The anatomical origin is a concept used when describing muscles, tendons, ligaments, nerves, and blood and lymph vessels. While it often has a slightly different meaning depending on which kind of origin is referred to, it is generally used to explain the relative location of the anatomical structure in question. It is not to be understood in a temporal/ontogenetical sense.
The origin of a muscle is the point at which it attaches to a bone (usually) or another muscle. The structure that the origin is attached to is not moved by the contraction of the muscle. The opposite end of the muscle is called the insertion. This definition means that there is a functional aspect to the definition of a muscle's origin and insertion. Both origin and insertion are important for understanding the physiological function of the muscle.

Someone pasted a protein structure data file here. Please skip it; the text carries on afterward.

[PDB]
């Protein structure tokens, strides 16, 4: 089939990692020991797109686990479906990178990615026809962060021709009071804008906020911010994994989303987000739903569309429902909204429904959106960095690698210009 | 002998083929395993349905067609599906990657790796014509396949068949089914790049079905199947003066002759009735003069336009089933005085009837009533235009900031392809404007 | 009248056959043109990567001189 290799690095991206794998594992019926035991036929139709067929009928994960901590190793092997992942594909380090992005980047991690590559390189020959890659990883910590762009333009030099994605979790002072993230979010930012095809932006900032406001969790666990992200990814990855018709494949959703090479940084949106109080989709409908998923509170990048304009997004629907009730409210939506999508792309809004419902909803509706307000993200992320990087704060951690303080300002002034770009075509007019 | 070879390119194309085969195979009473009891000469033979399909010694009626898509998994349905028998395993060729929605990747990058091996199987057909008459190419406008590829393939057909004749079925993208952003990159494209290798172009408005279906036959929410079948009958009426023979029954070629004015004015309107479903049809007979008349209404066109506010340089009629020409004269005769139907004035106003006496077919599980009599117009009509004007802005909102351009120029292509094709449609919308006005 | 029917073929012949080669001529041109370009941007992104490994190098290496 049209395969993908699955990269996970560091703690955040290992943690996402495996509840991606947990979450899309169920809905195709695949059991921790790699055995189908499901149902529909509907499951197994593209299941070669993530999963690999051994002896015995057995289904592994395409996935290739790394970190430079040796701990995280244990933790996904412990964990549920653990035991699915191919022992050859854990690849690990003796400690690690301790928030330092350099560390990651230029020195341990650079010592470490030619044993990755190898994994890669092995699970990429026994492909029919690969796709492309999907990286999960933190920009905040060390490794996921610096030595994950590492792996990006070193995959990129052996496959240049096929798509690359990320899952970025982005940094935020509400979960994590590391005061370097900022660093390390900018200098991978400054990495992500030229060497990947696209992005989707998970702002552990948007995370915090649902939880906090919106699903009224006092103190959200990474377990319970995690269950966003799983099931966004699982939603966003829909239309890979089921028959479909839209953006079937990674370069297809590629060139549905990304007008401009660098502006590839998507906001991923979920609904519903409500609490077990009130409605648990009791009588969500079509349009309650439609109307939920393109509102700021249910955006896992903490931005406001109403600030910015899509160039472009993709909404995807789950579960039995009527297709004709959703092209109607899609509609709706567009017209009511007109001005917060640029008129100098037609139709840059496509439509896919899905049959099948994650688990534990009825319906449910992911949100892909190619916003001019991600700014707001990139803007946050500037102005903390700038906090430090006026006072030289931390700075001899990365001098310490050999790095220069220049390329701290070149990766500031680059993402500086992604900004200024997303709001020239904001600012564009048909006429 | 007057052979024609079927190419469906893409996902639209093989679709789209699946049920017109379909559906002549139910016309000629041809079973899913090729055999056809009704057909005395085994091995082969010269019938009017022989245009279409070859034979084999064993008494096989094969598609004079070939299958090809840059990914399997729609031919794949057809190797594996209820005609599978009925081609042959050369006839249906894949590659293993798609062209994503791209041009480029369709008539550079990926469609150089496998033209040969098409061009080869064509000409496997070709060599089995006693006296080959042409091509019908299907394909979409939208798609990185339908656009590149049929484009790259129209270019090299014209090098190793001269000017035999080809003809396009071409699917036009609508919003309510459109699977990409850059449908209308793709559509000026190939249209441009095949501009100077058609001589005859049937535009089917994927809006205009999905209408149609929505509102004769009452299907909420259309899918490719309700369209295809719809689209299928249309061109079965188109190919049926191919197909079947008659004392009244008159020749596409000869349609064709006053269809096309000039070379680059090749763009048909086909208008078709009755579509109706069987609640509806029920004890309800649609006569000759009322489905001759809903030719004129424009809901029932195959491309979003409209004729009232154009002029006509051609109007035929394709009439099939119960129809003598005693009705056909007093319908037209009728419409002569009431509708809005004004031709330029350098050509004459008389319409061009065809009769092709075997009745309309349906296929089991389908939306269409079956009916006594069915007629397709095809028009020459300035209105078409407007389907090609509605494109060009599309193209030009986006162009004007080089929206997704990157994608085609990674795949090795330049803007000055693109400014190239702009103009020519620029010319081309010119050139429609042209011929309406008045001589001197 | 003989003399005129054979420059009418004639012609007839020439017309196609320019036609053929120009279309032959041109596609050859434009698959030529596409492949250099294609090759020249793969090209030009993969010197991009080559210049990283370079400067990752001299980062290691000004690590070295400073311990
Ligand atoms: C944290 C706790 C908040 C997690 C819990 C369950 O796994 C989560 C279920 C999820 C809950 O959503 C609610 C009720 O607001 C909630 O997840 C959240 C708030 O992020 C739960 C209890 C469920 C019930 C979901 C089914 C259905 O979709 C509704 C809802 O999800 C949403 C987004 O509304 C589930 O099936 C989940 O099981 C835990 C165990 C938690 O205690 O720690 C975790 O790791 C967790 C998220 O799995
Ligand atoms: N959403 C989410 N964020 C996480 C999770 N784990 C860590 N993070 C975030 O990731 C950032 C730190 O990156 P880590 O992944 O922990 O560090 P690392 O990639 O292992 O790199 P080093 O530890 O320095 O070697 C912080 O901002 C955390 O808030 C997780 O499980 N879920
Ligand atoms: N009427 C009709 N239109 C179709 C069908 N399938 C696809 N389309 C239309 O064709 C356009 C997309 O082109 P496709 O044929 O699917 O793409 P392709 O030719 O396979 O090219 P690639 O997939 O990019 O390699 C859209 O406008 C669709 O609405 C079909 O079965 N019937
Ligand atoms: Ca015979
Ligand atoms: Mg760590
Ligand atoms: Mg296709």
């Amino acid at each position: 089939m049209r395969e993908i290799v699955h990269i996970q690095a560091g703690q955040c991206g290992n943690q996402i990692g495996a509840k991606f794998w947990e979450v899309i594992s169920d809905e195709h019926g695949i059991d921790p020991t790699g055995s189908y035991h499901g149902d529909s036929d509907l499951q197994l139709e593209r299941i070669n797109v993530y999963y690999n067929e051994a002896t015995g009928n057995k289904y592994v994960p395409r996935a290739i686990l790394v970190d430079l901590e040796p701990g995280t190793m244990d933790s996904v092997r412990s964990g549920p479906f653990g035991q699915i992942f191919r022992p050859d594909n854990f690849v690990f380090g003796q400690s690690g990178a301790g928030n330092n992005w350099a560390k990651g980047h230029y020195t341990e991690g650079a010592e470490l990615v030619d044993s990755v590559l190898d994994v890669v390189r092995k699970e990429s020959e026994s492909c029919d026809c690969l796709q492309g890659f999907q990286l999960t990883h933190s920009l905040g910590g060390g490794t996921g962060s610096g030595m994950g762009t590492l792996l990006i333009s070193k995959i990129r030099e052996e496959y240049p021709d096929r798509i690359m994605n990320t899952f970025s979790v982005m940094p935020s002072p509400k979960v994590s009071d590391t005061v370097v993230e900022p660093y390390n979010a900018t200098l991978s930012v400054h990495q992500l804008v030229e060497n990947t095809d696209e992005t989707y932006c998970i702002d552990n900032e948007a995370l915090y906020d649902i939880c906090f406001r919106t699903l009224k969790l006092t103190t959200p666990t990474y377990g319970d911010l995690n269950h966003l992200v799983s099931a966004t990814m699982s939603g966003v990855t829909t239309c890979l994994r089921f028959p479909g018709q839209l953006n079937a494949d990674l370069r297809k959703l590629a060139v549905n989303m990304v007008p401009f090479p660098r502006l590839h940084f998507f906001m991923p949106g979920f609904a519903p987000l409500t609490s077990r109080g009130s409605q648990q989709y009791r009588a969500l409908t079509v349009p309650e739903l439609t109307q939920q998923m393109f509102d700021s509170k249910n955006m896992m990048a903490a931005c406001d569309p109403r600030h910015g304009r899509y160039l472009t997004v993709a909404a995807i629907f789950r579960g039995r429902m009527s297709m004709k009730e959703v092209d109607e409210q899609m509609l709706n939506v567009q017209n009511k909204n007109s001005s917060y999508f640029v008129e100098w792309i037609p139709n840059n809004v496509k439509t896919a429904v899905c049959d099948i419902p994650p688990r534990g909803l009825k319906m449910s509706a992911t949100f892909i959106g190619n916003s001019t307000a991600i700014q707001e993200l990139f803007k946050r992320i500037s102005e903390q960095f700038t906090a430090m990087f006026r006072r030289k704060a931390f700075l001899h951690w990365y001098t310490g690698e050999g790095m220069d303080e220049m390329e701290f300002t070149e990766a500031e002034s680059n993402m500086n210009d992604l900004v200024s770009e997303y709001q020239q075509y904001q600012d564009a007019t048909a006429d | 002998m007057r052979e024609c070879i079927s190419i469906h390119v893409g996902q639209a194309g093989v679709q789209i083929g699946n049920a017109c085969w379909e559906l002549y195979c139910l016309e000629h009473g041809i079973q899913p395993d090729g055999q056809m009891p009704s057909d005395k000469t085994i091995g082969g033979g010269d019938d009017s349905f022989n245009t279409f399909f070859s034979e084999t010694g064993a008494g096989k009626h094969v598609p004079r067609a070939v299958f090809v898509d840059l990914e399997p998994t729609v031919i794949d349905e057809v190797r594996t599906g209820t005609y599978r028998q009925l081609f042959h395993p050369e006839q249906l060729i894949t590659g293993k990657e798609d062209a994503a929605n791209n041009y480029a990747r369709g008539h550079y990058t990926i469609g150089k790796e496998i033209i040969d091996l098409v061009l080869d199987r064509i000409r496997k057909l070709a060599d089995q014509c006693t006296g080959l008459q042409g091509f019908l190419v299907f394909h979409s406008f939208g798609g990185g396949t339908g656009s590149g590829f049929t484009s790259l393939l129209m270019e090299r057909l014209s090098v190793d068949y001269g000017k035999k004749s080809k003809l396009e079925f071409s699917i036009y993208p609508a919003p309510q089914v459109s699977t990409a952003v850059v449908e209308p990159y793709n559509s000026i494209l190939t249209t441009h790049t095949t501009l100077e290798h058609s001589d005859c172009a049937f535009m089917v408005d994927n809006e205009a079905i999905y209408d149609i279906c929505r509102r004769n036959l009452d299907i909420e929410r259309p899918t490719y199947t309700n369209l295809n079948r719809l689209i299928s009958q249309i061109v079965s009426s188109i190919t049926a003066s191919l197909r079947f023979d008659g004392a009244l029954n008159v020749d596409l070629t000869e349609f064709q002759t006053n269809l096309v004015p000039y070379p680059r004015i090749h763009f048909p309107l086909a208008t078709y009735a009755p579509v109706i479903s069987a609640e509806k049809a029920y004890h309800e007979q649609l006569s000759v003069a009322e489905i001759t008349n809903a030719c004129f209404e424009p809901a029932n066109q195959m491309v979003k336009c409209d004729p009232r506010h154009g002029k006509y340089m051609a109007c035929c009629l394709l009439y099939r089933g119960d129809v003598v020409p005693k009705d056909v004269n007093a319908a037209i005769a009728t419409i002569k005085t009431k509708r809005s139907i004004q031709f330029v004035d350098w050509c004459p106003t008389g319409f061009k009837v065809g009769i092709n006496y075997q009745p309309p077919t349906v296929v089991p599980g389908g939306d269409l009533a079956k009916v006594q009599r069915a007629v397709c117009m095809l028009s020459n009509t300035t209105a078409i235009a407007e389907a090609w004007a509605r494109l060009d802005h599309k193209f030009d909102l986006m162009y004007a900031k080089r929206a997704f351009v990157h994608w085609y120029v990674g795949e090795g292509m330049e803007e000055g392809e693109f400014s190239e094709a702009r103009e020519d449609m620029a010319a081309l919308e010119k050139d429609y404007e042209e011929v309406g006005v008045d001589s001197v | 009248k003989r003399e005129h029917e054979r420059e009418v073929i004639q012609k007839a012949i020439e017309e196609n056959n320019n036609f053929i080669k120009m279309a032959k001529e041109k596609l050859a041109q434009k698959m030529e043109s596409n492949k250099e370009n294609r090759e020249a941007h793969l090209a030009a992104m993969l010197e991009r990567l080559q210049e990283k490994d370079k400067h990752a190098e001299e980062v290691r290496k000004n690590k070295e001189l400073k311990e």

Tendons, ligaments, nerves, and blood and lymph vessels
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The origin of an artery is the (usually bigger) artery that the former artery branches off of.
Footnotes and references
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